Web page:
As shipping traffic and human presence in the Arctic increases, so too does the impact on local wildlife. In particular, noise from shipping can disrupt marine mammals, who can be sensitive to the sounds produced and suffer health issues and communication problems. However, not all marine mammals are equally sensitive to the same sound; some animals, such as bowhead whales, are more sensitive to low-frequency sounds, while other animals, like narwhals, communicate mostly in high-frequency bands.

Sweeney et al. demonstrated a method for adjusting noise data to more accurately highlight its impact on different species with different frequency sensitivities. By adapting collected noise data, they were able to profile how each animal would perceive that noise.

“We felt it was important to highlight the differences in perceived noise by different species using a practical approach for discerning the detectability of shipping noise levels,” said author Sam Sweeney.

The researchers collected their data from underwater recorders placed in Milne Inlet in the Canadian Arctic, a seasonal shipping route. These unfiltered recordings were then adjusted using weighting functions to reflect the hearing abilities of bowhead whales and narwhals, as well as seals, which operate mostly in mid-frequencies.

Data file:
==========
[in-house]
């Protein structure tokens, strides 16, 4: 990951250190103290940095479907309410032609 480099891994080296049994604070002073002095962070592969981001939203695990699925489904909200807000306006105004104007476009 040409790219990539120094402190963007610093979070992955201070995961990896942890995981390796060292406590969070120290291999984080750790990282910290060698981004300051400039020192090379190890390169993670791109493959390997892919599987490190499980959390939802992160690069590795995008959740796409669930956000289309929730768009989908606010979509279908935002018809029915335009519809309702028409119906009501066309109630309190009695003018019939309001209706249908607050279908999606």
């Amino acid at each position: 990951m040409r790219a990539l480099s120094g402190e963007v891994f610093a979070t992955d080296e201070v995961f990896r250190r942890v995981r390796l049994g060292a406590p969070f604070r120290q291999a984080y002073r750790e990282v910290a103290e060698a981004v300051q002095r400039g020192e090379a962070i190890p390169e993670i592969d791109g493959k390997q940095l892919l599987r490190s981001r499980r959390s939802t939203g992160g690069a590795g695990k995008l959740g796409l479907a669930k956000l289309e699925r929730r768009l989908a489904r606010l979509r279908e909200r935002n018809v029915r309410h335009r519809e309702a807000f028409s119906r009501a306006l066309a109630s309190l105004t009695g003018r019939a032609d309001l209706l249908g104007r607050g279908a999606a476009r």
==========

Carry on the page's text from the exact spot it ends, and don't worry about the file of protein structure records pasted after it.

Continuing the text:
Using these weighted frequency spectra, the team found that narwhals and seals were less affected by shipping noise, but bowhead whales were found to be particularly sensitive.

“These results highlight the importance of accounting for a marine mammal’s hearing abilities when assessing the relative influence and impacts of anthropogenic noise sources in their environment,” said Sweeney. “The stark differences in perceived noise by the different hearing groups in this study support this point of concern.”

Source: “Assessing potential perception of shipping noise by marine mammals in an arctic inlet,” by Samuel O. Sweeney, John M. Terhune, Héloïse Frouin-Mouy, and Philippe A. Rouget, The Journal of the Acoustical Society of America (2022). The article can be accessed at